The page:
COURAGEOUS DISSENT: How Harry Bingham Defied His Government to Save Lives By Robert Kim Bingham

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This is the first published book about U.S. Vice Consul Hiram (Harry) Bingham IV, unsung rescuer in Nazi France during 1940-41, who saved many refugees in defiance of his superiors' restrictive immigration policies. His humanitarian actions were discovered only after his death in 1988 at the age of 84, and in 2002 the U.S. State Department posthumously awarded him the "Constructive Dissent" award. In 2006, the U.S. postal service issued a stamp portraying Hiram Bingham IV as a "Distinguished American Diplomat." The book COURAGEOUS DISSENT is written by his son Robert Kim Bingham, Esq., retired lawyer from the Department of Homeland Security general counsel's office.

When hope was gone in the moral void which engulfed the world, "Harry" Bingham was one of the few stars piercing the darkness. He helped rescue renowned painter Marc Chagall, Nobel laureate Otto Meyrhof, and author Lion Feuchtwanger, when the Gestapo was knocking on doors in 1940-1941 at the homes of the intelligentsia.

In defiance of strict State Department mandates Bingham helped save these revered minds and thousands of innocent others during the early hellish years of World War II. Bingham was stationed in Marseilles as a US vice consul in charge of issuing visas, when he began sheltering Jews in his villa, obtaining forged identity papers to help them in their dangerous journey out of Europe. Bingham also worked with the French underground to smuggle Jews out of France into Spain or across the Mediterranean, even contributing to their expenses out of his own pocket.

In his book "COURAGEOUS DISSENT: How Harry Bingham Defied His Government to Save Lives," Robert Kim Bingham, Sr. gives a son's account of his father's extraordinary actions. Not only risking his career but his life, Hiram Bingham IV never hesitated to issue visas to Jews and non-Jews fleeing Hitler's bloodthirsty campaign.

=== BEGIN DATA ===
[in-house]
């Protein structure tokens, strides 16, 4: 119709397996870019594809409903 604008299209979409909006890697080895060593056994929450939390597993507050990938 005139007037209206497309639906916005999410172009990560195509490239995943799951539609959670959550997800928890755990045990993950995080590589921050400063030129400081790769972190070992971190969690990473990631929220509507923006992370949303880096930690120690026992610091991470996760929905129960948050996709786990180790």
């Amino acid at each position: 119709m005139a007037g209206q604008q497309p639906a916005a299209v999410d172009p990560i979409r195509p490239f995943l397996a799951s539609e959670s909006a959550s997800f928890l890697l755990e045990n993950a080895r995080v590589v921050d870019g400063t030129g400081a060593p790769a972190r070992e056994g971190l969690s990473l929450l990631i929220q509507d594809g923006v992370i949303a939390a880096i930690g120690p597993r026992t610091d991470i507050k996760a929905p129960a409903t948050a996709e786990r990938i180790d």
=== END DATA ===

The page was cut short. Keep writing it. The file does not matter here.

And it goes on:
An unassuming man, Bingham rarely brought up his actions with any of his eleven children he had with his devoted wife of 54 years, Rose. After his death, family members and museums found many documents attesting to his quiet heroism. Along with verbatim reprints of those documents in the appendices, Robert Kim Bingham, Sr. has included a timeline of Bingham's involvement in France during his tenure there.

"Harry Bingham...risked his life and career, put it on the line, to help over 2,500 Jews and others who were on Nazi death lists."
-Colin Powell, U.S. Secretary of State, June 2002.

"I want particularly to...thank you personally for your sympathetic help to the many men and women including members of my own family, who have turned to you for assistance."

  • Excerpt from a letter written by Thomas Mann, author and Nobel Prize recipient, to Hiram Bingham IV.

Author Robert Kim Bingham, Esq., is retired from the Department of Justice and Department of Homeland Security general counsel's office, where he served for 37 years. He lives in Salem, Connecticut.

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